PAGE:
Helmut Fohringer/AFP/Getty Images
Austrian far-right candidate Norbert Hofer (L) and his rival Alexander Van der Bellen shake hands at a post-election TV appearance in Vienna, Austria, December 4, 2016Helmut Fohringer/AFP/Getty Images
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Van der Bellen Wins Austria’s Presidential Election

And a country escapes, yet again, from the prospect of Norbert Hofer becoming Europe’s first neo-fascist head of state

Liam Hoare
December 05, 2016
Helmut Fohringer/AFP/Getty Images
Austrian far-right candidate Norbert Hofer (L) and his rival Alexander Van der Bellen shake hands at a post-election TV appearance in Vienna, Austria, December 4, 2016Helmut Fohringer/AFP/Getty Images

In the re-run of Austria’s presidential election, victory was sweeter the second time around for Alexander Van der Bellen, defying expectations on Sunday to defeat the far-right candidate Norbert Hofer with an increased margin of victory.

With a Hofer win, the press had feared the “Trump-Effekt”—that the tide of far-right populism sweeping Europe and the United States would drown Austria too, resulting in the European Union’s first neo-fascist head of state. But Van der Bellen won on a clear pro-European, anti-extremist platform, and in the campaign’s final days, Hofer was forced to deny he desired a referendum on Öxit—an Austrian exit from the EU.

Van der Bellen, an economics professor and former Green Party leader, captured 53.3 percent of the vote—up three percentage points versus the first time the election was run in May. Van der Bellen won the votes of 169,000 people who didn’t turn out in May plus 77,000 who switched from Hofer, pushing him over the top. He performed strongly with women, the college-educated, and public sector employees, as well as in the cities and the prosperous western state of Vorarlberg.

“Van der Bellen brought not only convinced supporters to the polls, but beyond that mobilized all those who voted on the basis of the mantra, ‘the lesser of two evils,’” Alexandra Föderl-Schmid, editor of the liberal newspaper Der Standard, wrote. “This is a success for Alexander Van der Bellen, because he stands for human rights, because he has clearly said he would actively oppose as president an extreme right-wing and Europe-splitting agenda,” the Austrian-Israeli novelist Doron Rabinovici said.

Van der Bellen’s victory is a rare triumph for European liberalism and anti-fascism in 2016—but fundamentally it does not change the underlying conditions in Austria. It does nothing for the gradual erosion of the old left-right two-party hegemony nor the nativism brought out in a great many Austrians by the refugee crisis. Legislative elections must be held by October 2018, and for now, it remains likely that the FPÖ will come out on top.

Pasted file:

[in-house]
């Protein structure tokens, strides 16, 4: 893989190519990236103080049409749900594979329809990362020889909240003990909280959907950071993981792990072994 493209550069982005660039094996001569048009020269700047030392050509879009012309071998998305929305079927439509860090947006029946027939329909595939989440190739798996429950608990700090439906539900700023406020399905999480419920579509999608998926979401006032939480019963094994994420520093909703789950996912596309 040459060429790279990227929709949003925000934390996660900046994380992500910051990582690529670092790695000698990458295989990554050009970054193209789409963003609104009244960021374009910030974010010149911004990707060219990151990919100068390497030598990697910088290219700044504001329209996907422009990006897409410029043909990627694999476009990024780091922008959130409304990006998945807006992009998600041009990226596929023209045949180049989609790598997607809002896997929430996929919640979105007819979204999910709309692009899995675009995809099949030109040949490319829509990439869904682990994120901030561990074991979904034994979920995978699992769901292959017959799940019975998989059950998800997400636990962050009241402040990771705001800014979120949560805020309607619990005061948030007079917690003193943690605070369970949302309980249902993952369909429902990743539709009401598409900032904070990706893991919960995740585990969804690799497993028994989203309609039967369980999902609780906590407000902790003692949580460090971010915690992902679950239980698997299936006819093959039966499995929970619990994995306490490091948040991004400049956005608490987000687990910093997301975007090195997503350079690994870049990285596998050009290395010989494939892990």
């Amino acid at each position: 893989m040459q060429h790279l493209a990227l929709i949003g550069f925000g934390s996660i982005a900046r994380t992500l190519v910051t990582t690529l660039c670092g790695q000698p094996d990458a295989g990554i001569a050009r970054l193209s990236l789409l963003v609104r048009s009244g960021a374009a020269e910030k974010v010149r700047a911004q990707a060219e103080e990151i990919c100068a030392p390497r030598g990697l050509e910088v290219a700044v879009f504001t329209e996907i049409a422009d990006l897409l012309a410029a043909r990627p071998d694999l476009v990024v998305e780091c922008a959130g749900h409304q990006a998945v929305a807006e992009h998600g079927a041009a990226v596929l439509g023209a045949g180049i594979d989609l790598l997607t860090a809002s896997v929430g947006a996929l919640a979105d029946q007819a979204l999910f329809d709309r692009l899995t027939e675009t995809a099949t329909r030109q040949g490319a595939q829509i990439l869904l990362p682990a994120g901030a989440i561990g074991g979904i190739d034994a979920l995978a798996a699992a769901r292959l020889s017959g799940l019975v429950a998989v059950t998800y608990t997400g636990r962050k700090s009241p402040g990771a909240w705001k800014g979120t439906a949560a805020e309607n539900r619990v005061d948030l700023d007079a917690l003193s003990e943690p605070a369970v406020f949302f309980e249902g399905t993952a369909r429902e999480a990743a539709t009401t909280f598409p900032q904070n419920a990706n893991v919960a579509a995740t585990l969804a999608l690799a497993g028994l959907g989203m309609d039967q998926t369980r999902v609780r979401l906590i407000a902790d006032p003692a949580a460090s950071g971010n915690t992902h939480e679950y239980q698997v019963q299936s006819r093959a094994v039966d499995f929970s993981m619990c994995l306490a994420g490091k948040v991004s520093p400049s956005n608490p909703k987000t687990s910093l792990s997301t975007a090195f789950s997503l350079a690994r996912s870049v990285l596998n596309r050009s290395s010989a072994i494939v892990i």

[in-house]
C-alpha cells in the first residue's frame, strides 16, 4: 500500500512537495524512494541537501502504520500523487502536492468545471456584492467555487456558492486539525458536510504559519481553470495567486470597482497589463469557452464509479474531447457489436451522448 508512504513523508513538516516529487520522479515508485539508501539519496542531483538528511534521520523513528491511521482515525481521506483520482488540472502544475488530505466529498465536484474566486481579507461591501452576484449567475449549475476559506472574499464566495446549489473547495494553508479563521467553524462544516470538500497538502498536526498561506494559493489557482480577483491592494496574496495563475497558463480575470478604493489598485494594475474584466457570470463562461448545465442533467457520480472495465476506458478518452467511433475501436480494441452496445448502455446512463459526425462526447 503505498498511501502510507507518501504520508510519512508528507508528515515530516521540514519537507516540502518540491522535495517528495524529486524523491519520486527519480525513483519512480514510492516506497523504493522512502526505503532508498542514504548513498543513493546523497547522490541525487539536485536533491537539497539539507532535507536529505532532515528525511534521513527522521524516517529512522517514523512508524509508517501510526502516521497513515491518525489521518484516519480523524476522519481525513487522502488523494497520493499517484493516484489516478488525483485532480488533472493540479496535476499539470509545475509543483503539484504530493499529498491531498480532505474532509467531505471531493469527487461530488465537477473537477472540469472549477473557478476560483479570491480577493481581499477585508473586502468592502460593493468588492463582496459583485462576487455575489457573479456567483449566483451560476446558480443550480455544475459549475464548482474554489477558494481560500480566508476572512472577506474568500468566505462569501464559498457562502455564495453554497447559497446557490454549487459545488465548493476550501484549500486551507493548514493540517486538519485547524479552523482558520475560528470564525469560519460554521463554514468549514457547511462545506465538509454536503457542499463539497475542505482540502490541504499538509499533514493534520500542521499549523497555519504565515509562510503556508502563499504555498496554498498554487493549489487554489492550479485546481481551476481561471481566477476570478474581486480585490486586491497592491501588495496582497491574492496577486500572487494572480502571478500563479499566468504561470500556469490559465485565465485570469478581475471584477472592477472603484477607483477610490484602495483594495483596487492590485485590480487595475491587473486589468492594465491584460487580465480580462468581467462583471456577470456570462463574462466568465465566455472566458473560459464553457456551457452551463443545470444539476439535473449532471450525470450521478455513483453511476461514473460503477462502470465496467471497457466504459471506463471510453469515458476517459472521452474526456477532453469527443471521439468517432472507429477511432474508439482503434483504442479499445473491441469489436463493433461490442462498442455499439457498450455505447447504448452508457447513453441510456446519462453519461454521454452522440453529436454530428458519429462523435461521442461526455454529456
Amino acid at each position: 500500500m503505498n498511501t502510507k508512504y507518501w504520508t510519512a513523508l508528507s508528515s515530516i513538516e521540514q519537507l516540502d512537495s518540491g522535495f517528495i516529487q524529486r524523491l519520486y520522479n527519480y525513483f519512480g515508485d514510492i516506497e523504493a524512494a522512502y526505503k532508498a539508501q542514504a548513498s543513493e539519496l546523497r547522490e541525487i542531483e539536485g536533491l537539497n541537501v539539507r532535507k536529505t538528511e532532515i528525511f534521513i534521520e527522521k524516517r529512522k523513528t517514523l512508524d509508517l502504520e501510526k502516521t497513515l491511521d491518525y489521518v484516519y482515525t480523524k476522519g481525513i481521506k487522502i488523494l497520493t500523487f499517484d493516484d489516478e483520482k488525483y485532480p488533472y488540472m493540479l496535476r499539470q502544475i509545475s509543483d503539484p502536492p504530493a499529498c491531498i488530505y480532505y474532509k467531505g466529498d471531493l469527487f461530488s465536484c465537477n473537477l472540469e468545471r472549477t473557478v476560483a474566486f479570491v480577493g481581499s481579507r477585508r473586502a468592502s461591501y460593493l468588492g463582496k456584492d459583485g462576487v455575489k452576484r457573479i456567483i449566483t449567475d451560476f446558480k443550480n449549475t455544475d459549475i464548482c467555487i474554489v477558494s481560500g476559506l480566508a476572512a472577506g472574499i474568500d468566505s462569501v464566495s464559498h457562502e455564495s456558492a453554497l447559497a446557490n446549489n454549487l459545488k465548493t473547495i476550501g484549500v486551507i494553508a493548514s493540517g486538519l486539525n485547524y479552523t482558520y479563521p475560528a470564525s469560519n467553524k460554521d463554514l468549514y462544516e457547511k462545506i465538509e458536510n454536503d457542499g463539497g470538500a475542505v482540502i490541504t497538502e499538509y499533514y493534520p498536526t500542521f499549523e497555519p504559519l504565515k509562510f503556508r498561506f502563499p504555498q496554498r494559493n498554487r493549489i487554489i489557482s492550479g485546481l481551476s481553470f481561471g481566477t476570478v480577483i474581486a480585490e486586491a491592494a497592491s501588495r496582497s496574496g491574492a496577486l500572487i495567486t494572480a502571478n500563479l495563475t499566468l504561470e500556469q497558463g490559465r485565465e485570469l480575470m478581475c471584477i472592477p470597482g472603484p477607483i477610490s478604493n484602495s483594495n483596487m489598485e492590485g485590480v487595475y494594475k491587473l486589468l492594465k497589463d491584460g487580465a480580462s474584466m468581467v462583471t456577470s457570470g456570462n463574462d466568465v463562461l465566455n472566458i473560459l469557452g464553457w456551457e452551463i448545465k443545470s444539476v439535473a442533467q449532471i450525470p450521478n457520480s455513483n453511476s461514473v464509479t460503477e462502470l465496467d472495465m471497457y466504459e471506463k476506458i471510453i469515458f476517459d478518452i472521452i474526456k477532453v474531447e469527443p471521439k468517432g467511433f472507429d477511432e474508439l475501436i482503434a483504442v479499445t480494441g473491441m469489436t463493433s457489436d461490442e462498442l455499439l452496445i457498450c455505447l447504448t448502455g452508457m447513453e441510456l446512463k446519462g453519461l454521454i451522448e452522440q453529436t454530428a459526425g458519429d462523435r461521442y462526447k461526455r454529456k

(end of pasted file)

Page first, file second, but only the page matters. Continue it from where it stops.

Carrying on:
Moreover, while populist nativism was defeated in Austria on Sunday, we still have the prospect of President Trump, while the specters of Geert Wilders and Beppe Grillo, Marine Le Pen and Frauke Petry loom large over continental Europe. For the far-right, Austria is rather a bump in the road or the beginning of the end—time will tell—but it would certainly be a cruel joke of history if the great march of fascism in twenty-first century Europe was halted at the gates of Vienna.

Van der Bellen’s victory brings to an end the longest election in Austrian history. After the first run-off election in May, won by Van der Bellen with 50.3 percent of the vote, the Freedom Party of Austria (FPÖ) successfully challenged the outcome as thousands of postal ballots had been prematurely counted. The Constitutional Court ordered the election be fought anew in October, only for the vote to be postponed until December because of “Klebergate,” when the adhesive on postal vote envelopes was found faulty.

Due to increased scrutiny and a close race, a clear outcome was not expected until Monday or well into next week. It was therefore a tremendous surprise when shortly after the polls closed at 5 p.m. on Sunday, the state broadcaster ORF projected Van der Bellen had a lead that could not be overcome, with initial results from around the country showing he had outperformed himself compared to May—including in Hofer’s hometown of Pinkafeld in post-industrial eastern Austria.

As television stations and newspapers began to call the race for Van der Bellen around 17:30, the FPÖ conceded. Turning to Facebook, Hofer congratulated Van der Bellen on his success and called on all Austrians to “come together and work together.” At 6:30, the two rivals shook hands live on national television, and with that, the race was over.

Liam Hoare is a freelance writer based in Vienna, where he is the Europe Editor for Moment and a frequent contributor to Tablet.

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